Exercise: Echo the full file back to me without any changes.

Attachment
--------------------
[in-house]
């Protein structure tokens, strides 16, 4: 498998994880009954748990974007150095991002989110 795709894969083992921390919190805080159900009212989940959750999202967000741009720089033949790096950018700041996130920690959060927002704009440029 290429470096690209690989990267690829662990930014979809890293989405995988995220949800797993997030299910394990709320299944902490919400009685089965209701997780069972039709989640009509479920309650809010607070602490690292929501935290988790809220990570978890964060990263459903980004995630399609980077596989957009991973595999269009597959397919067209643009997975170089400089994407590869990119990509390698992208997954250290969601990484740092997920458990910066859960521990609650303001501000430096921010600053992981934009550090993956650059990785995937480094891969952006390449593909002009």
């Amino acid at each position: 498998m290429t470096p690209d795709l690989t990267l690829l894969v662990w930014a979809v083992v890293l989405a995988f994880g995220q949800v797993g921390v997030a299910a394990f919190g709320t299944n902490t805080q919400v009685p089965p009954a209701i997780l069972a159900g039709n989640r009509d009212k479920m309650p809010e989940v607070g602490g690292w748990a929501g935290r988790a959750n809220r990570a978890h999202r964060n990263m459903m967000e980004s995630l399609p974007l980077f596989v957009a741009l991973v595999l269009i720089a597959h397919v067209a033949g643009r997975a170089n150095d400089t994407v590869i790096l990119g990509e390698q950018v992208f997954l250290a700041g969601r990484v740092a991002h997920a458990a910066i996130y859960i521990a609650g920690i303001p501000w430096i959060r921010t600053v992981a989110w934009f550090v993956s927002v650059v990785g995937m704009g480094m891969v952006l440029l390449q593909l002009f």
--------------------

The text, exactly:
[in-house]
């Protein structure tokens, strides 16, 4: 498998994880009954748990974007150095991002989110 795709894969083992921390919190805080159900009212989940959750999202967000741009720089033949790096950018700041996130920690959060927002704009440029 290429470096690209690989990267690829662990930014979809890293989405995988995220949800797993997030299910394990709320299944902490919400009685089965209701997780069972039709989640009509479920309650809010607070602490690292929501935290988790809220990570978890964060990263459903980004995630399609980077596989957009991973595999269009597959397919067209643009997975170089400089994407590869990119990509390698992208997954250290969601990484740092997920458990910066859960521990609650303001501000430096921010600053992981934009550090993956650059990785995937480094891969952006390449593909002009």
């Amino acid at each position: 498998m290429t470096p690209d795709l690989t990267l690829l894969v662990w930014a979809v083992v890293l989405a995988f994880g995220q949800v797993g921390v997030a299910a394990f919190g709320t299944n902490t805080q919400v009685p089965p009954a209701i997780l069972a159900g039709n989640r009509d009212k479920m309650p809010e989940v607070g602490g690292w748990a929501g935290r988790a959750n809220r990570a978890h999202r964060n990263m459903m967000e980004s995630l399609p974007l980077f596989v957009a741009l991973v595999l269009i720089a597959h397919v067209a033949g643009r997975a170089n150095d400089t994407v590869i790096l990119g990509e390698q950018v992208f997954l250290a700041g969601r990484v740092a991002h997920a458990a910066i996130y859960i521990a609650g920690i303001p501000w430096i959060r921010t600053v992981a989110w934009f550090v993956s927002v650059v990785g995937m704009g480094m891969v952006l440029l390449q593909l002009f």